This trend was apparent in the Virginia governor’s race, too. In NBC News exit polling, health care was the top issue for 39 percent of voters, by far the most important. Democrat Ralph Northam was the beneficiary, with 77 percent who reported that health care was most important to them breaking for him.
A recent Global Strategy Group survey found that Democrats are favored on health care over Republicans by a staggering 18 points. Throw in the fact that Trump’s former Secretary of Health and Human Services Tom PriceThomas (Tom) Edmunds PriceWant to evaluate Donald Trump's judgment? Listen to Donald Trump Former Georgia ethics official to challenge McBath A proposal to tackle congressional inside trading: Invest in the US MORE just said that the repeal of the ObamaCare individual mandate will actually drive up costs — as Democrats have argued for years — and our case for going all-in on health care gets even stronger.
Branding ourselves as the party of health care would go a long way toward solving the raging battle between progressives and moderates. This standoff hurt us badly in 2016 and looks to be an issue again in 2018. I won’t be advocating for “Medicare for All” as our party policy, but we can certainly agree on overarching goals as Democrats by showing a unified front. It might include support of progress toward the inclusion of a government option, where appropriate, and fixing what’s broken in ObamaCare.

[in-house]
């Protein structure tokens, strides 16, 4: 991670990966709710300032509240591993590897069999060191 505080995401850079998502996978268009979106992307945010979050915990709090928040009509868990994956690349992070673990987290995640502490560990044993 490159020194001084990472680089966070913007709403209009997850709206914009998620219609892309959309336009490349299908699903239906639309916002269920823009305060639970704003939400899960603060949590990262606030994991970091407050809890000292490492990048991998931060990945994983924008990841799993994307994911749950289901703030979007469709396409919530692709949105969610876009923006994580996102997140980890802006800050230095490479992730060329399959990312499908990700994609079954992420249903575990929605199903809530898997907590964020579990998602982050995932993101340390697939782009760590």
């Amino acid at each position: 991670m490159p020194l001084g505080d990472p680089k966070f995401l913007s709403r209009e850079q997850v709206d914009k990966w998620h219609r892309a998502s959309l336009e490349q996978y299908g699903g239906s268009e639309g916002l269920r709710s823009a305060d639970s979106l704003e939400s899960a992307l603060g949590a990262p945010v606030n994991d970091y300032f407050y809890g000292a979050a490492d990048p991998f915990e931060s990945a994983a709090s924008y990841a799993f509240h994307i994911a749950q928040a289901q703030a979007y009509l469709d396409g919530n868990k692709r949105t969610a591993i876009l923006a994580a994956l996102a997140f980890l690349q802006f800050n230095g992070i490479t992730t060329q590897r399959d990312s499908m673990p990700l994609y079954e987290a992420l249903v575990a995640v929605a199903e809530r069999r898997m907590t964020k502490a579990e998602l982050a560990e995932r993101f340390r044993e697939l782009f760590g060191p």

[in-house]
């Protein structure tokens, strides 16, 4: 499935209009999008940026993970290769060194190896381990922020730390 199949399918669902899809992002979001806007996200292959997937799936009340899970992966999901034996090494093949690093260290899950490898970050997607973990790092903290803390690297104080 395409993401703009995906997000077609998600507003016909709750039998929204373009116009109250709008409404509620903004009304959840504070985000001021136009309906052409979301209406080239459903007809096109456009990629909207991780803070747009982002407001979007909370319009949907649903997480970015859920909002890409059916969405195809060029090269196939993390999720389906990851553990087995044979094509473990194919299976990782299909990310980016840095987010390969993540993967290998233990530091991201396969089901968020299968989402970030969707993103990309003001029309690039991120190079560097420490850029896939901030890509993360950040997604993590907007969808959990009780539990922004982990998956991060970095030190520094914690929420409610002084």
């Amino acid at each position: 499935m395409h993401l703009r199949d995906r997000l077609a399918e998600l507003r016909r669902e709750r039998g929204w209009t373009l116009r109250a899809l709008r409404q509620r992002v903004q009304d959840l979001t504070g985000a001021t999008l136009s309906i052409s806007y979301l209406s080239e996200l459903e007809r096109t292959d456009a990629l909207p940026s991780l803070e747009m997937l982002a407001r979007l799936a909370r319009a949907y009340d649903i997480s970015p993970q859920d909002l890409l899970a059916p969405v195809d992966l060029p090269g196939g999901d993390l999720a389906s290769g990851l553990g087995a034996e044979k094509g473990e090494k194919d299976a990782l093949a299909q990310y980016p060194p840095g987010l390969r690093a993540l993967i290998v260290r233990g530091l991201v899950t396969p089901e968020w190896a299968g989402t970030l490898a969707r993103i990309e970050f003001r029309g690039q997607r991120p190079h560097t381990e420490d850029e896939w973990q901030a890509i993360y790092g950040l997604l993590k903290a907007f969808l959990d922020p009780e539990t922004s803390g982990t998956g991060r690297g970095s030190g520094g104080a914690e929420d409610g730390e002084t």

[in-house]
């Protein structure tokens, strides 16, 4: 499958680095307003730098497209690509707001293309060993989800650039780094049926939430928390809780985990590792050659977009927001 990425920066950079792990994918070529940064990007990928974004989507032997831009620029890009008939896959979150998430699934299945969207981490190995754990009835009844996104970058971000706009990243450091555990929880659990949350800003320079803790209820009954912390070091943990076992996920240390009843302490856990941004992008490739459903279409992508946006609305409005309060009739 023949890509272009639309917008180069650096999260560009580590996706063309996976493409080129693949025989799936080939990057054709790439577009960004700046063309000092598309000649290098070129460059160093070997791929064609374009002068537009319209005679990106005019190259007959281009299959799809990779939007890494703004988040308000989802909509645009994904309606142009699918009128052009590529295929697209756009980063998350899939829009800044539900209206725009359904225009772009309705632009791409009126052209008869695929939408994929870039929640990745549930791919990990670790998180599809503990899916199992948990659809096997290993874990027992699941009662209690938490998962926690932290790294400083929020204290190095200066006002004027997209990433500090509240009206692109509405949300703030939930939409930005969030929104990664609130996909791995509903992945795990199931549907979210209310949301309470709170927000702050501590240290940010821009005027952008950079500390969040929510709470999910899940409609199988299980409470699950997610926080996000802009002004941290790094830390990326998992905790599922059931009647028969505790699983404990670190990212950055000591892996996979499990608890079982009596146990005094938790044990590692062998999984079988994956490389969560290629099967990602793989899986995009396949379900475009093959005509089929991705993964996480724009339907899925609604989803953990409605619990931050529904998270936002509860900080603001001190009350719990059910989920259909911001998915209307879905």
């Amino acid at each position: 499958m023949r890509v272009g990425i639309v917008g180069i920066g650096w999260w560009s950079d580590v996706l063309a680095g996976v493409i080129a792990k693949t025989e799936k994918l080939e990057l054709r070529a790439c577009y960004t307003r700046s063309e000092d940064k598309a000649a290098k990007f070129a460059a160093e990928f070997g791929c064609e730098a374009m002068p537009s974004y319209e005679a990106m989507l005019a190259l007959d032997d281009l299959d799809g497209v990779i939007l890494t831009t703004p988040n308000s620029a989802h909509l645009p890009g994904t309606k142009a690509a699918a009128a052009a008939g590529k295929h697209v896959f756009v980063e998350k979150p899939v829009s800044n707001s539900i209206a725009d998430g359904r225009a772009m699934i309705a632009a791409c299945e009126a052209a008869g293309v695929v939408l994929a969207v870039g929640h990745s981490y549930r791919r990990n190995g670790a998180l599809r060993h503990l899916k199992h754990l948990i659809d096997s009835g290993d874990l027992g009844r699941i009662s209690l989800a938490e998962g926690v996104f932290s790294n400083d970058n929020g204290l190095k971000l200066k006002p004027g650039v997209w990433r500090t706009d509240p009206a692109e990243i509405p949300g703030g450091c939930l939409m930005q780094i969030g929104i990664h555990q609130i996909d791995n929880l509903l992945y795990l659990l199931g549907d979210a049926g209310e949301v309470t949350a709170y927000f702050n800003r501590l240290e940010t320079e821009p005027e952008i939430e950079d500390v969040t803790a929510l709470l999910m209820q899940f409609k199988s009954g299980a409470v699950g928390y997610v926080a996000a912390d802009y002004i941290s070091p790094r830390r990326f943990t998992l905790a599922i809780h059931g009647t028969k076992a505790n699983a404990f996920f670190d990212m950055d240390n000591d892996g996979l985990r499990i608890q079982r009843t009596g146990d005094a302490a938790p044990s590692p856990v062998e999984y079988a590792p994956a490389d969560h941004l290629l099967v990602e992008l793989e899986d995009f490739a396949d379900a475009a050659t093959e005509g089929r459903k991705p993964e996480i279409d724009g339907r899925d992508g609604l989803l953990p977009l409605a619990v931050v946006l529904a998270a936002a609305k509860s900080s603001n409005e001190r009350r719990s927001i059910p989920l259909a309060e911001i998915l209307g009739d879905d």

“So many of the issues Democrats care about run through health care,” said one of my Bustle colleagues. She is one of the millions of women who have been motivated to get involved since the 2016 election and she is struggling to see any consistent messaging from the party. She added, “Through health care, Democrats have a chance to speak not just to their own party but to all sides of the political spectrum. They should run with it.”
My thoughts exactly.
This sentiment takes on special importance because Friday is the one-year anniversary of the Republicans voting to repeal ObamaCare. So when they say “MAGA!” to you, simply reply “Health care!” to them.
2018 midterms, here we come.
Jessica Tarlov is head of research at Bustle Digital Group and a Fox News contributor. She earned her Ph.D. at the London School of Economics in political science.